Miss havisham is the most important character in great expectations. how far do you agree?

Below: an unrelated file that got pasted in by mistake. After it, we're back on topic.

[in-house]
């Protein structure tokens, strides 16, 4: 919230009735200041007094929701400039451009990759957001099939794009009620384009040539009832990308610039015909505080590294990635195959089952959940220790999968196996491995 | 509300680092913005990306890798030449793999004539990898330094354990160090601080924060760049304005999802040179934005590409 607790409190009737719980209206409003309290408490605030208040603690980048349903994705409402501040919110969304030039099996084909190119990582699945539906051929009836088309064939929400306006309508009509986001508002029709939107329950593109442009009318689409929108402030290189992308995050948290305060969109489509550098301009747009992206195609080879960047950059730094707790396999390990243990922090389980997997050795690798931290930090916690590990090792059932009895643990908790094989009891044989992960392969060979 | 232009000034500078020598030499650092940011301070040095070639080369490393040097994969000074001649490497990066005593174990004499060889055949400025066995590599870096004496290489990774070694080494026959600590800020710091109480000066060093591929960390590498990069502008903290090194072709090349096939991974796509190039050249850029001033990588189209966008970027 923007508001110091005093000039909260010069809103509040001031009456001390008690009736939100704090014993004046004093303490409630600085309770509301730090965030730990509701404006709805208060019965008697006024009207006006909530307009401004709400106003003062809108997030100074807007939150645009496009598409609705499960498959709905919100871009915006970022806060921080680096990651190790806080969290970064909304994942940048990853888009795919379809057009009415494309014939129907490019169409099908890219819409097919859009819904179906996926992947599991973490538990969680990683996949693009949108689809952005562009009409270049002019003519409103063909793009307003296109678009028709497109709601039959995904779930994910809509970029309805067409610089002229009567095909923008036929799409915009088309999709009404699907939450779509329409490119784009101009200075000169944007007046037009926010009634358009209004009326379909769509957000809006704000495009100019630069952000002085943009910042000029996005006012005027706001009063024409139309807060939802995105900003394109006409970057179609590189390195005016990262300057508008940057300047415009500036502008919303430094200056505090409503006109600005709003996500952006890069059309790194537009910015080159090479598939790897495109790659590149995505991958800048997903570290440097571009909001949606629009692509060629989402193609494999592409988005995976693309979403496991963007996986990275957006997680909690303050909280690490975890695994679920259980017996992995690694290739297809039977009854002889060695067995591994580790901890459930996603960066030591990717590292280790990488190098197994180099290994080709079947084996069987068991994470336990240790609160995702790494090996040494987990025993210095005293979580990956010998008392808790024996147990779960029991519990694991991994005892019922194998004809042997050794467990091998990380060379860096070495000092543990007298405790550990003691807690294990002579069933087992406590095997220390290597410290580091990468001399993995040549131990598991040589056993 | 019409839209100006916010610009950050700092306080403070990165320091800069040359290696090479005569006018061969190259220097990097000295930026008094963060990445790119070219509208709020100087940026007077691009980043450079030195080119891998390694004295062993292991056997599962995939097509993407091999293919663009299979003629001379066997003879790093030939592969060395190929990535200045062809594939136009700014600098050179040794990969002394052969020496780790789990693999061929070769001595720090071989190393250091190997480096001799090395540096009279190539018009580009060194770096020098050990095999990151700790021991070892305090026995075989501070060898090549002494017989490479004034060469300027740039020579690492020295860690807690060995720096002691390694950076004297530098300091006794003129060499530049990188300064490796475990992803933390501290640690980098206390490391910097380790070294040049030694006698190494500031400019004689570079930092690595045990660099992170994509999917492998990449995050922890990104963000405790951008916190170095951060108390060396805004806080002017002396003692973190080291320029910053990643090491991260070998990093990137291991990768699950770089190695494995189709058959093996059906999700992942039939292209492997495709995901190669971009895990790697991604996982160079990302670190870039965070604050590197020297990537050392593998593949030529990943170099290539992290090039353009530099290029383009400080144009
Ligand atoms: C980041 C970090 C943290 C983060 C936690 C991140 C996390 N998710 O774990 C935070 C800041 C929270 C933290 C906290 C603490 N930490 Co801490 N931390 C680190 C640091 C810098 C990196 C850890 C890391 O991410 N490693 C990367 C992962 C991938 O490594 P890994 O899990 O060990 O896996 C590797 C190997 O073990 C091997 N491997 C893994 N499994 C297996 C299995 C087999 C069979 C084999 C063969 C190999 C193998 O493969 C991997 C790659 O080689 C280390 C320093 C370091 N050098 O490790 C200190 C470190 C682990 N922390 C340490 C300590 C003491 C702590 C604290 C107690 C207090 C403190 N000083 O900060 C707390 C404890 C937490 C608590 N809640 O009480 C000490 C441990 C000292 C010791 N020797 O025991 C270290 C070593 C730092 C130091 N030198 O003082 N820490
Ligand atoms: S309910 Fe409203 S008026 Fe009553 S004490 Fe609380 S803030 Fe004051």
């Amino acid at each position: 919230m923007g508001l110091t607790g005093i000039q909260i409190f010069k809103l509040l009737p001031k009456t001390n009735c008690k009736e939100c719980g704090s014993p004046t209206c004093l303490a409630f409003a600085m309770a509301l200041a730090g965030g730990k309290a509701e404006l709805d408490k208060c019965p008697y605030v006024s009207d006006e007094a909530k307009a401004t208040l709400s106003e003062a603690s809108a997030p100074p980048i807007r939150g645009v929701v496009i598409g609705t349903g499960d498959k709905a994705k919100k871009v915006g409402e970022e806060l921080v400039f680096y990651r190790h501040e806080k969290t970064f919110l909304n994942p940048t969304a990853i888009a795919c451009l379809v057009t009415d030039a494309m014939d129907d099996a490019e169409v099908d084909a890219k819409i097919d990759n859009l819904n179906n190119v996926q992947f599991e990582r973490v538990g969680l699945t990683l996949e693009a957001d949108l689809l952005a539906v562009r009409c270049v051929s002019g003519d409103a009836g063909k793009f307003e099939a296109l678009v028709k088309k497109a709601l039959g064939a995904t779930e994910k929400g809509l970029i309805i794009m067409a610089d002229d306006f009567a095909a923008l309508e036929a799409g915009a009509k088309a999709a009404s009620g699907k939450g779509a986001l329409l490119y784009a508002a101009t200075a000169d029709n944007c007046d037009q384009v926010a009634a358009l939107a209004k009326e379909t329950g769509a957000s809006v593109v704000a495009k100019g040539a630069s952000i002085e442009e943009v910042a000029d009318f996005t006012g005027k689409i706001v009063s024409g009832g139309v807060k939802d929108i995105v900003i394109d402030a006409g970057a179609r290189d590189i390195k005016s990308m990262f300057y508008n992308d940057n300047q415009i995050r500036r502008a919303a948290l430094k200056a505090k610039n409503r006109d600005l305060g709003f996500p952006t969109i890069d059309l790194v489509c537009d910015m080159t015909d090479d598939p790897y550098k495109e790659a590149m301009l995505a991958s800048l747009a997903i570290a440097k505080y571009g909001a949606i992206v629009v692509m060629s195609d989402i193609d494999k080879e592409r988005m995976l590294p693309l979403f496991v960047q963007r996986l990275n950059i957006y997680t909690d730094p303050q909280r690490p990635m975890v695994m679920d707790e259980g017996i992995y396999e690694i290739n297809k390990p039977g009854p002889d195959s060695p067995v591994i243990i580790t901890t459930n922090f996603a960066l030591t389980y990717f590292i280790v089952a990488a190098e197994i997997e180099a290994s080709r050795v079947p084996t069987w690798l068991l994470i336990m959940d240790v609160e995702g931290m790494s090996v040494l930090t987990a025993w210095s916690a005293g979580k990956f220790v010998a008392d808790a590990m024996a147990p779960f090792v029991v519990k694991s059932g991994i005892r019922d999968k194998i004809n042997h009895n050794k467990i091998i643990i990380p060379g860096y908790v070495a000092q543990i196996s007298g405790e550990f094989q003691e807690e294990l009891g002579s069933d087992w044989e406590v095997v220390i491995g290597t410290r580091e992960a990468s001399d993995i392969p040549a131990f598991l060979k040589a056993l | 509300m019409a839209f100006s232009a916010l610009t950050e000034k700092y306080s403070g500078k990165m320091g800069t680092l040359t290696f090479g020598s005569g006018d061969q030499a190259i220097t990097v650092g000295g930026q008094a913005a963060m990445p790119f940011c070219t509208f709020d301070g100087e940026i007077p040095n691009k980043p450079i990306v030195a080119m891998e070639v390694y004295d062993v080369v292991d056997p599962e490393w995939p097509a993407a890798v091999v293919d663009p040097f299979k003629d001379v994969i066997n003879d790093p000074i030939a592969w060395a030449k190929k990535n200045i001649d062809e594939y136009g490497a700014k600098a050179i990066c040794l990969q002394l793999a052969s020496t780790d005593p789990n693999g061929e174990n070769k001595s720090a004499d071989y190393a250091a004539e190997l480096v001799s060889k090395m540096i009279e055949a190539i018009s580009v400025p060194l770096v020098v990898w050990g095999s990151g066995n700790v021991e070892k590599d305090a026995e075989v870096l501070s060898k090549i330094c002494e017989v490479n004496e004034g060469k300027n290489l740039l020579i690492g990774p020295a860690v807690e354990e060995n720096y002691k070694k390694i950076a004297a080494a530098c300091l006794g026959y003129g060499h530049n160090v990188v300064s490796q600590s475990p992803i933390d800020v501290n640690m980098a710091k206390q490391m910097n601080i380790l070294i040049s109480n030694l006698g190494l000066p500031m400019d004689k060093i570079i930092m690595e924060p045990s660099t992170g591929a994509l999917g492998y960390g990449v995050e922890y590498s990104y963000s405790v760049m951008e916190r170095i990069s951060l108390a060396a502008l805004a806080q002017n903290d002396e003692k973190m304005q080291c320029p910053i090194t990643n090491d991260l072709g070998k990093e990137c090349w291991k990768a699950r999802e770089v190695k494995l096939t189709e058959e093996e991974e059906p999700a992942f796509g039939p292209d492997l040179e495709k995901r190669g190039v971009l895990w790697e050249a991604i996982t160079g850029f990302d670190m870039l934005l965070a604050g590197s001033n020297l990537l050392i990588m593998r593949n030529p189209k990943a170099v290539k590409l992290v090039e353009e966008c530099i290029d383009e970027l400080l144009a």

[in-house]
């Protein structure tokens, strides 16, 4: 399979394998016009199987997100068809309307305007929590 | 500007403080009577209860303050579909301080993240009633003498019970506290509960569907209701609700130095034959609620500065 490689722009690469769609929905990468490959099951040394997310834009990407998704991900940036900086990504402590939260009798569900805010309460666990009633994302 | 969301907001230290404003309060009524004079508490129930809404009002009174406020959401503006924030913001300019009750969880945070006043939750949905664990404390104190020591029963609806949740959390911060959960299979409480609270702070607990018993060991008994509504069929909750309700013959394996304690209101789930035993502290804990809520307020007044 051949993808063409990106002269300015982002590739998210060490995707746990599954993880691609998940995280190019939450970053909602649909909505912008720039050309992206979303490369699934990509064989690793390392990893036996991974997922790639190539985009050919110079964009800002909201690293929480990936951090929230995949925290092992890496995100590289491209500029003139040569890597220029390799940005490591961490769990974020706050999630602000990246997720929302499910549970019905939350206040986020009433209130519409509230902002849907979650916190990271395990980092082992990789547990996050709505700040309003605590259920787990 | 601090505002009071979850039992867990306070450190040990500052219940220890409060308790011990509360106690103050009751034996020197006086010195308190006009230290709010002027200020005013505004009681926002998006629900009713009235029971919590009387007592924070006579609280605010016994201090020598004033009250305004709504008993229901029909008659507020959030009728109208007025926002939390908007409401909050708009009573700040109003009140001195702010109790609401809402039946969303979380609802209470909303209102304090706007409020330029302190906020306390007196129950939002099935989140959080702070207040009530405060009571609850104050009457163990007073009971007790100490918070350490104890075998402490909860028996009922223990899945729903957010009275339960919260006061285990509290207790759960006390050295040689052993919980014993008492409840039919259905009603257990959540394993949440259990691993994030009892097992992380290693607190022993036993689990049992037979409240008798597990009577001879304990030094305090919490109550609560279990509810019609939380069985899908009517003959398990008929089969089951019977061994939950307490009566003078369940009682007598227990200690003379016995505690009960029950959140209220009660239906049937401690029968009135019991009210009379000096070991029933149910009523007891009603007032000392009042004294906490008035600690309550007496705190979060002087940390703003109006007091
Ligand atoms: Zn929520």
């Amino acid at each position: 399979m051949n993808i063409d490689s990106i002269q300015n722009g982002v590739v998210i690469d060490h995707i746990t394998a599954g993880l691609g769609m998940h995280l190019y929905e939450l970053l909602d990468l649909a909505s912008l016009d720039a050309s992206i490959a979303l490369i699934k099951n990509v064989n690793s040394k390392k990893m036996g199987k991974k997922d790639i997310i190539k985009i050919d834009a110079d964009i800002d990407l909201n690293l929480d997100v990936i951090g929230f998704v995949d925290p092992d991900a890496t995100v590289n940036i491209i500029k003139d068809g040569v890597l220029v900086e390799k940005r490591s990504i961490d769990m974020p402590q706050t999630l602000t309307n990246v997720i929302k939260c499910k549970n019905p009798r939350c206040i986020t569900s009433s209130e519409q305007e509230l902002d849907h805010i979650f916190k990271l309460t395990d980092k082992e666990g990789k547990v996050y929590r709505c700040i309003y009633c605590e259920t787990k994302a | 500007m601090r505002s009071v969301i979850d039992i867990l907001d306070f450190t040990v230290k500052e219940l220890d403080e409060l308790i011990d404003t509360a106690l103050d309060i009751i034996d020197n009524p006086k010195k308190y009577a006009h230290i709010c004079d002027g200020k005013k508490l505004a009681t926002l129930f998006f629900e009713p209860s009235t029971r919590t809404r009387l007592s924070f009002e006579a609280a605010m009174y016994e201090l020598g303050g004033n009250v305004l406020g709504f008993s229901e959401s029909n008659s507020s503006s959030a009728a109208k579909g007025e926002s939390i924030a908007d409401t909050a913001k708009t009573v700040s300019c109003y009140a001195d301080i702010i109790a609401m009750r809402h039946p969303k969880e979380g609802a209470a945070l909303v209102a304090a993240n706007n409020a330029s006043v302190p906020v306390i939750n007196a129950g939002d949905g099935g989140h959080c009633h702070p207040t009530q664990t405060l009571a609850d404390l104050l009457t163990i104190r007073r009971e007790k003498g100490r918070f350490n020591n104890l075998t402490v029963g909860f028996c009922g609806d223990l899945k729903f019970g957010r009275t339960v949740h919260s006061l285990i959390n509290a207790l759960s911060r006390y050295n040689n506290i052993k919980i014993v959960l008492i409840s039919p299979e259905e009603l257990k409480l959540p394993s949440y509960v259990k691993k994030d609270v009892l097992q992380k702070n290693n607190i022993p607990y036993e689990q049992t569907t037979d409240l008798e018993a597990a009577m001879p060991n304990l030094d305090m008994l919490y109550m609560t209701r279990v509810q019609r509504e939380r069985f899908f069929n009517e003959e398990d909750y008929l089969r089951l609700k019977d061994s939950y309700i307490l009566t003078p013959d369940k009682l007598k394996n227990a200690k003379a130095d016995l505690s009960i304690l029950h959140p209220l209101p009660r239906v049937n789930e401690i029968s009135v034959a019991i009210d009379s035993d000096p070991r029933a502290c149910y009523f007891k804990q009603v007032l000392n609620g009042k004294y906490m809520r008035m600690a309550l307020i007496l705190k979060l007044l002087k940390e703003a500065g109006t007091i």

Miss Havisham is the most important character in Great Expectations. How far do you agree? Miss Havisham appears regularly throughout the novel and is a key character. However, Pip is the protagonist, he is the one the book is about so he must be the most important character? This is what it would seem if you don’t look deeply enough: But I think the further you search, the more you will see how important Miss Havisham’s character really is and you will eventually conclude that she is most important. She is involved in many themes of the novel such as Pip’s Great expectations, the class system and how your class doesn’t determine character. This was a very real and important issue during the time the novel was written as class was still very important and how her character was so integrated with this theme makes her of some value. The title, ‘ Great Expectations’ can easily be seen as the main theme of the book. More to the point, the person which sparked Pip’s ‘ great expectations’ was of course Miss Havisham, which must show a great deal of importance. She was the person who opened Pip’s eyes to a ‘ better’ life, changing his sights completely. He could no longer accept being a simple blacksmith apprentice with his simple brother in law Joe Gargery who at that time was the only person who had shown Pip any affection whatsoever. “ I had believed in the forge as the glowing road to manhood and independence. Within a single year all this was changed. Now, it was all coarse and common, and I would not have had Miss Havisham and Estella see it on any account. ” Language such as glowing gives the reader the image of a nice, warm and comfortable fire place where you can fit in and be very content. Whereas coarse makes the reader think of very rigid, sharp and rough things as well as discomfort and agitation showing how unhappy he was and how he really hadn’t fitted in smoothly because of his new found views. This changed and impacted his future considerably. All of a sudden he wanted to be one of them, and was ashamed of his roots and his family. He didn’t want to grow into manhood anymore, because now he wanted more, by becoming a gentleman. His expectations had now clearly changed and this could only be put down to meeting Miss Havisham. This change leads him on his fantastic and eventful journey. However, the book begins with his encounter with Magwitch and there is an argument that this was for good reason. He is the true benefactor, so he is the one who starts Pip’s journey. Pip’s first visit and impressions of Miss Havisham are described at length painting a very detailed picture for the reader. Dickens achieves this by using different techniques in this passage to describe both the house and Miss Havisham. Strong imagery through powerful adjectives, similes and other methods all make it seemingly an important occasion. For example: “ I saw that the bride within the bridal dress had withered like the dress, and like the flowers, and had no brightness left but the brightness of her sunken eyes. ” Dickens chooses his words very carefully to maximise the effect on the reader. He tries to show her fragility and sadness through adjectives such as withered and sunken this provokes some sympathy for Miss Havisham especially for me as a modern reader because we just see an old heartbroken lady. But the Victorian reader would be likely to be more shocked as this is not what they would expect of a lady of higher class. It shows how he wanted to portray Miss Havisham as an interesting character and one which will intrigue readers. This is very important as one of her main purposes was to sell more copies of his struggling magazine, in which the story was first published. This format meant how the public responded to one issue must have altered what, or more importantly who, was featured in later issues. Miss Havisham is one of the characters mentioned throughout the novel and many chapters were used to talk about her background. This suggests she added a lot towards the novel’s popularity. Miss Havisham’s relationship with Estella is both important and interesting. It is built on control rather than love: Miss Havisham acts more like a puppet master than a mother. Estella’s purpose is to break men’s hearts just as Miss Havisham’s heart had been broken all those years before. This is noticed by Pip: “ I saw in this, that Estella was set to wreak Miss Havisham’s revenge on men, ” Words such as wreak and revenge belong coming from an evil mastermind which wants to cause great carnage. This shows how strongly Dickens wants to portray Pip’s real feelings about the way in which he had been rejected by Estella and how dramatic Miss Havisham’s actions were. But before this, he embarked on his huge journey to be with her. His love for her was one of the main driving forces behind his quest to become a gentleman. He felt he would win her over if he appeared to be upper class like her. She had great control over him because of this. He would do her every bidding if it meant she would allow herself to be won over by him. This opens the readers’ eyes to an emerging chain of power: Estella is controlled by Miss Havisham, due to the wealth she wishes to inherit and Pip is controlled by Estella, as he is so desperately in love with her. Therefore indirectly Miss Havisham was controlling Pip’s life and feelings. This is obvious towards the end of the novel as Miss Havisham breaks down in guilt for Pip’s broken heart repeatedly crying: “ What have I done! What have I done! ” The repetition of these words is found throughout this section. It demonstrates how changed she is. She used to be a powerful manipulator but now she is a weak, pathetic lady blabbering in guilt. Her mental health is clearly questionable and she is very much a shadow of her previous self. This again adds to some sympathy the reader might have for her as she clearly is very remorseful and her vulnerability is brought to the fore. But this can be countered as it also confirms how she knew that she controlled and inspired Estella’s actions. She was the one who felt profoundly apologetic despite the fact that she wasn’t the one who broke his heart. A much simpler and basic reason for the regularly occurring repetition in Dickens work is because of the way the book was written. For each weekly instalment Dickens had to fill 10 columns which was a mean feet. So through characters like Miss Havisham he repeated lines which served this purpose. This means Miss Havisham was quite important to Dickens as a writer because he knew he could repeat her speech giving him a longer piece. I feel the topic of class and status is key, and something Dickens wanted to highlight throughout the novel. The very unusual circumstance of Pip starting as lower class and becoming higher class, unsurprisingly came from Dickens own life. But this was not the only example of Dickens trying to show irregular behaviour according to class. Miss Havisham was very different to your average upper class lady. During that period society dictated ladies ought to be conservative and ladylike. She is far from that: She doesn’t seem to care how she is presented or (keeping up a certain image). Dickens described many distinct features all of which a Victorian person would very much not expect and used Pip’s wrong conclusion to emphasise this. “ She had not quite finished dressing, for she had but one shoe on — the other was on the table near her hand — her veil was but half arranged, her handkerchief and chain were not put on, ” This emphasises the importance of Miss Havisham. She is one of the key characters who depict Dickens’ underlying theme of irregularities in class. A different view is that the novel has the quality of a buldingsroman, with Pip being Charles Dickens. This would imply he is ultimately the most important character. But the only real evidence of this is Pip’s climb up the class ladder. I believe he was just aiming to make a subtle statement through Pip and Miss Havisham. I interpret Satis house as a symbol of Miss Havisham’s character. It is indeed very peculiar and its haunted looks mirror her almost disturbing personality. Plus her inability to move on from the day her heart was broken is reflected in the house as everything is as it was on that day. The similarity is also seen in Miss Havisham’s decline and eventual death as the house is torn to ruins soon after her passing. The importance of this is only seen in the last scene which involves Pip and Estella leaving the ruins of Satis house. “ I took her hand in mine, and we went out of the ruined place; ” It feels like their new relationship and the rest of their life is sprouting from the ruins of Miss Havisham. Dickens has obviously chosen his final scene and setting very carefully and has used it as a metaphor showing how the rest of their lives will have originated from Miss Havisham and now their future is moving on from there. I hope at least that I have highlighted some of the reasons why Miss Havisham is in my mind the most important character in ‘ Great Expectations’. She is used to stress the important message of how class doesn’t fix your personality, all the way through to how she simply provides excitement and fascination for the reader. She really has many roles in the novel, and is the only one who seems in control, despite how ridiculous her life has become. She has to be the most mysterious character in the novel, the person who has the most effect on other characters, as well as on the reader. Therefore she is the most important both in the fiction and in reality.